On the 13th June 2021, I released an article DOES THE LIVERPOOL SQUAD NEED A BIG REBUILD OR SOME MINOR TWEAKS? – BY PETER – Touchline Media Group ( suggesting Liverpool needed to make some adjustments and start the rebuild of a new iteration of the team. After a tumultuous season last year, it was evident additions had to be made to this aging squad. The devastating injuries to all three senior centre backs, Thiago Alcantara and Diogo Jota at key points of the season highlighted the Reds’ weaknesses, as they succumbed to no major trophies and a top-four finish.

@rhyswilliams4 – Instagram

Naturally, fans and pundits alike assumed the summer of 2021 would be a big one for Liverpool in terms of transfers however, it was an underwhelming window. Ibrahima Konate from RB Leipzig was the only signing the Reds made. Whilst the Konate transfer was a positive one, the narrative around the squad was that it needed more depth, especially in attacking areas. When Jota was out injured after a blistering start to his Liverpool career, it proved costly as the likes of Mane and Firmino seemingly looked drained and out of form. The midfield was another area of concern as the Reds let Gini Wijnaldum go, and a lot of the remaining midfield options have been injury-prone throughout their Liverpool careers such as Naby Keita and Alex Oxlade Chamberlain. It seemed a gamble to rely on such midfielders.

@ibrahimakonate_ – Twitter

Purchasing a centre back was a necessity for the Reds with Van Dijk, Gomez, and Matip all coming back from long term injuries. A fourth option was almost mandatory to stop another crisis from happening. Reports suggested that Liverpool wanted to sign Konate in January 2021 however, Leipzig was unwilling to sell due to their ongoing Champions League campaign. So, in typical FSG fashion, the club was willing to wait for him to become available. 6’3, quick, powerful with Champions league experience is probably the reason why Michael Edwards and the recruitment team decided to wait to obtain him. The 22-year old’s ability to make recovery runs and dominate physically makes him an easy fit for Liverpool’s high line. Konate being in the 71% for progressive carries for Centre Backs (according to FBref) makes him a very natural replacement for Joel Matip, who is also adequate at carrying the ball. The Frenchman has a high ceiling whilst also being ready to make an impact now as seen this season. Konate is a potential building block for many years to come.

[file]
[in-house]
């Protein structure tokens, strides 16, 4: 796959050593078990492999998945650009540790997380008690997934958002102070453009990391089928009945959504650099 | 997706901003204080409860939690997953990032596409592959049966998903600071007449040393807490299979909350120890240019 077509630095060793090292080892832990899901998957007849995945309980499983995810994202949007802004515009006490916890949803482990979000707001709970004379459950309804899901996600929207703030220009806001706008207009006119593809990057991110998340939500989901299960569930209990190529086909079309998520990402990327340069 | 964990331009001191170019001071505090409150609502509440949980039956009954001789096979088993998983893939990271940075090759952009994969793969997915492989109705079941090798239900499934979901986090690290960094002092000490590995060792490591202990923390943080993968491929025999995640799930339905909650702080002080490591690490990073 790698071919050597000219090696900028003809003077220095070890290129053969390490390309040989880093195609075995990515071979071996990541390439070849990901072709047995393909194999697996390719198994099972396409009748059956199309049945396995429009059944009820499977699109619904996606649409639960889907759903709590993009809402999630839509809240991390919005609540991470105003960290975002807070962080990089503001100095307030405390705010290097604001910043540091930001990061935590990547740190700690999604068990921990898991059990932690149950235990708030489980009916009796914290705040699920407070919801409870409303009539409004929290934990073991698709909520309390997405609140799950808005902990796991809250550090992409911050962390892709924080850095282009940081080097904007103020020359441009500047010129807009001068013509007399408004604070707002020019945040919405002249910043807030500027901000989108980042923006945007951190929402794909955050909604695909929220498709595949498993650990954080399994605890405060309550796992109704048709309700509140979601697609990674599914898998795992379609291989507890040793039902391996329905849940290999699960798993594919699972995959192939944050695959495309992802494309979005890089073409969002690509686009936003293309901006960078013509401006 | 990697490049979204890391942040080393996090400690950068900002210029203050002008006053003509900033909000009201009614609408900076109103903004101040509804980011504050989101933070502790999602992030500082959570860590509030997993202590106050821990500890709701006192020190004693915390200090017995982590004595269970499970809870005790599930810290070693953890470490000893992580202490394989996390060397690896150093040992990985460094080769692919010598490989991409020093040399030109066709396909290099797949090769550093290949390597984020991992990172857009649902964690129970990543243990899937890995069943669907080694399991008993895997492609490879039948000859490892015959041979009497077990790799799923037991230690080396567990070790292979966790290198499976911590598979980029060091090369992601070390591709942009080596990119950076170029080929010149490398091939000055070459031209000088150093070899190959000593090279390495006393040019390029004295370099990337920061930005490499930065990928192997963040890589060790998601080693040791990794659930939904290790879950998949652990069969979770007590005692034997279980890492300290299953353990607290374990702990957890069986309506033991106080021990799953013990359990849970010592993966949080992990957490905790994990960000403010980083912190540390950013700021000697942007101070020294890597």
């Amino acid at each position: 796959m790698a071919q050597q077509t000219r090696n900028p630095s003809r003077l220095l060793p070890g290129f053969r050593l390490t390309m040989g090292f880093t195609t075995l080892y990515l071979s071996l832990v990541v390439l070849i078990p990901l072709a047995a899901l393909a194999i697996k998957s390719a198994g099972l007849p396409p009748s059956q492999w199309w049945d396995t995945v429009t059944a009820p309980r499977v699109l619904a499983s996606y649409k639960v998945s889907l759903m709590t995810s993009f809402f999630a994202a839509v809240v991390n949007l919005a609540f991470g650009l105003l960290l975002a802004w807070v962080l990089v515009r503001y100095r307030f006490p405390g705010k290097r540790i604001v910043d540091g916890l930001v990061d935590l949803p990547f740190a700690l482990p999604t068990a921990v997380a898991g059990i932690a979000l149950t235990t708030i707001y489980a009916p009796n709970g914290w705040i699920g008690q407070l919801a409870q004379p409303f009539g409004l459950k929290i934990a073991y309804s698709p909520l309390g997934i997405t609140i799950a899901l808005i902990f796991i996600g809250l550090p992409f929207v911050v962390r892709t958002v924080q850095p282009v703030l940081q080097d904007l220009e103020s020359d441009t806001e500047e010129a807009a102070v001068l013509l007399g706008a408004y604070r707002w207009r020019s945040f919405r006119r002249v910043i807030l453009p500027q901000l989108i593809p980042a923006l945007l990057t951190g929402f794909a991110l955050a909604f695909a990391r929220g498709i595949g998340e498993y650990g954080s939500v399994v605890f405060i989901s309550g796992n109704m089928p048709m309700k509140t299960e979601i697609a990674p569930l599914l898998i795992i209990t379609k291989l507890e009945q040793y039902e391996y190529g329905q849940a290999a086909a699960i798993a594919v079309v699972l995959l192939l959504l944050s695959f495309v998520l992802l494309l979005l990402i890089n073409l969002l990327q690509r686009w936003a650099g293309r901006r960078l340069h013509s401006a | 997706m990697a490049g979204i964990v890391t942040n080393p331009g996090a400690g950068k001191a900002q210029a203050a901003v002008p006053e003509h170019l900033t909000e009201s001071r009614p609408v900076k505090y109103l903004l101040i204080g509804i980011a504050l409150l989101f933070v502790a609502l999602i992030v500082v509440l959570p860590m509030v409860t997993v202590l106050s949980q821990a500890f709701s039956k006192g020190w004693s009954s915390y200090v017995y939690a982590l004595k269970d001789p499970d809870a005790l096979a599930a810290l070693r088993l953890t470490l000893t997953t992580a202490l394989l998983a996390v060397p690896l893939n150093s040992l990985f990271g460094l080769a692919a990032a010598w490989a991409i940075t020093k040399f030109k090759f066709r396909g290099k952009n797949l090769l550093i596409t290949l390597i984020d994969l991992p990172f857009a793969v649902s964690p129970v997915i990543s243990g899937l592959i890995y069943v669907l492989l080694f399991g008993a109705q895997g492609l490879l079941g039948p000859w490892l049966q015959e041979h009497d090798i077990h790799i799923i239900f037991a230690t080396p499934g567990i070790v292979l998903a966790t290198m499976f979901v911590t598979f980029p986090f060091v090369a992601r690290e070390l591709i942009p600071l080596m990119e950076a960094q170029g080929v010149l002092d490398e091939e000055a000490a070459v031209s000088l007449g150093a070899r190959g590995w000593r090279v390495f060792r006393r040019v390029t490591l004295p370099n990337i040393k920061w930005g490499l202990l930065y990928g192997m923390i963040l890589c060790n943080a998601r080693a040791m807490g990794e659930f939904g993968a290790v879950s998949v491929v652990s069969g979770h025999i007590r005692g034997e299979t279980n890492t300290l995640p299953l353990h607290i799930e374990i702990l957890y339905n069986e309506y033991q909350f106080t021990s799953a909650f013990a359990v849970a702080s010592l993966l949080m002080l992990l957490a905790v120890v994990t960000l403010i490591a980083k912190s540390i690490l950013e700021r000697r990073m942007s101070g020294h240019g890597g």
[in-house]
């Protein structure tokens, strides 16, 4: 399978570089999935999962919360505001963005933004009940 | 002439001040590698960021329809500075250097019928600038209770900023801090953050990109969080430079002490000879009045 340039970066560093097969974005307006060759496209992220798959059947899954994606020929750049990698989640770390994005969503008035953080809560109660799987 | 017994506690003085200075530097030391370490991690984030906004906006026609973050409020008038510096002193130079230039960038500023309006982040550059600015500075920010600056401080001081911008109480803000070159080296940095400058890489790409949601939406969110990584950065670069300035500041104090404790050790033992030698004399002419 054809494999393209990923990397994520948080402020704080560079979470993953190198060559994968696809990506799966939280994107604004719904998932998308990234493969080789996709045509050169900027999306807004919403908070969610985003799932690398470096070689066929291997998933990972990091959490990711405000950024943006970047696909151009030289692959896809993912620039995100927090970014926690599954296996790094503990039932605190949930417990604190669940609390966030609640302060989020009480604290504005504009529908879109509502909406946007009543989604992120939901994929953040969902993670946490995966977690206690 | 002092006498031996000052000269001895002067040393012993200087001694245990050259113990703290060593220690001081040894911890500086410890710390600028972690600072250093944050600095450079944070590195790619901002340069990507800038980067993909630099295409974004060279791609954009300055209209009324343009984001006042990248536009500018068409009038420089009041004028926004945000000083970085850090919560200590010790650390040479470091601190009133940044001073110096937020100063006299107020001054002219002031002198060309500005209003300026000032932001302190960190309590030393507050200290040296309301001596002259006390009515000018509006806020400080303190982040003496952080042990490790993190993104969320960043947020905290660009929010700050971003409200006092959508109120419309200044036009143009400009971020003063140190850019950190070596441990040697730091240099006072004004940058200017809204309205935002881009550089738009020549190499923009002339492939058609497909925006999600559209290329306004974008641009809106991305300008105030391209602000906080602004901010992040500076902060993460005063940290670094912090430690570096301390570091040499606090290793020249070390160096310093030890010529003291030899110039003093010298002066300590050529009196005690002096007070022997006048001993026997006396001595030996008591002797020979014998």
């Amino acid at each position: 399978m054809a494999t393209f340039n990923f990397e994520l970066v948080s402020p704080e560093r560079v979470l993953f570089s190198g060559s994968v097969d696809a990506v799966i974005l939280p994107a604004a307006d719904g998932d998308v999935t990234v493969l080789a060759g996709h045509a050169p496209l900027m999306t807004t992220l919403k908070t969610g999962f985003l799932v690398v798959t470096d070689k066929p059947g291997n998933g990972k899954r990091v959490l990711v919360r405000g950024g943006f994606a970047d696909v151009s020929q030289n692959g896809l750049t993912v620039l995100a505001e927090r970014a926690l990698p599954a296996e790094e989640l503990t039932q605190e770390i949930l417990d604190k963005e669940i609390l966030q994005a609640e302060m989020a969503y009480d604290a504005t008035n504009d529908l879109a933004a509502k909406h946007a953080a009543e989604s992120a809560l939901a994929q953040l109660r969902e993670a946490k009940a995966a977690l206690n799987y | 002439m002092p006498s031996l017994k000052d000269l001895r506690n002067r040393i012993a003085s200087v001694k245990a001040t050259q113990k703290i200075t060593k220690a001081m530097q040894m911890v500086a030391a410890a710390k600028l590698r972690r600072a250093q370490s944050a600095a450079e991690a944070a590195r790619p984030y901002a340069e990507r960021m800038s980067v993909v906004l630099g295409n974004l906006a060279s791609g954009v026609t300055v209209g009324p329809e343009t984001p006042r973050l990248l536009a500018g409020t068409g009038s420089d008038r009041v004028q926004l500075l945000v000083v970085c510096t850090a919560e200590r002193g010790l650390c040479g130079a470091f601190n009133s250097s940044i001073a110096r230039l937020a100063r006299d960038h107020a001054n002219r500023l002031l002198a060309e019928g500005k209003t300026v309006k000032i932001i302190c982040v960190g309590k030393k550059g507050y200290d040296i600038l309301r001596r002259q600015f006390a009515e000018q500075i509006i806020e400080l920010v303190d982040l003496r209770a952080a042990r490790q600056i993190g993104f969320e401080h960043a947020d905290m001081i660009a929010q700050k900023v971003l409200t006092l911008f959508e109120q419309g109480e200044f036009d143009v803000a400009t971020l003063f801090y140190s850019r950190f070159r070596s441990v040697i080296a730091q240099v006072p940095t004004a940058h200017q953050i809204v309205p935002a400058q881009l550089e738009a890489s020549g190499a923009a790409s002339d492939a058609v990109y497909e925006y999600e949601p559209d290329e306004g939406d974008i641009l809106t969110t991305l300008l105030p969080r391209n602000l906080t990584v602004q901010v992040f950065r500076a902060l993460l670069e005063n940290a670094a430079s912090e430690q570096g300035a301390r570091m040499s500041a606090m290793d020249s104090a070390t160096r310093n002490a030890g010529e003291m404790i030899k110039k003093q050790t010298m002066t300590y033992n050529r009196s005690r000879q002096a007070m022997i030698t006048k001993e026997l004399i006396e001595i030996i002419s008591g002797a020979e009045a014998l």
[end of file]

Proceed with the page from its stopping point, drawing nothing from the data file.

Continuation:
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A superstar I did not foresee emerging this campaign was Harvey Elliot. Whilst many were bemoaning the lack of signings, Klopp and his team were looking for an inhouse solution. It was hard to see Elliot playing a big role as a right winger with the great Mohammed Salah playing there. Klopp moved the 18-year-old from the wing to an advanced central midfielder position, the right sided number 8 in Liverpool’s 4-3-3. The switch proved to be a fruitful one with Elliot impressing at the beginning of the season before dislocating his ankle in September. Playing Elliot in midfield gives the Reds incisiveness and a playmaking ability they don’t necessarily have. This will allow Klopp to centralise build up play with more attack minded midfielders rather than workhorses. The new version of this Liverpool team plays more progressive midfielders such as Elliot, Jones, and Thiago giving opposition teams another weapon to think about. For many years the full backs were the only playmakers however, the Reds can evolve with such talents in central midfield. In my opinion, Elliot can interpret the role in the same way Bernardo Sliva does for Manchester City and Angel Di Maria did for Real Madrid, being a link between the midfield and attack but also working tenaciously.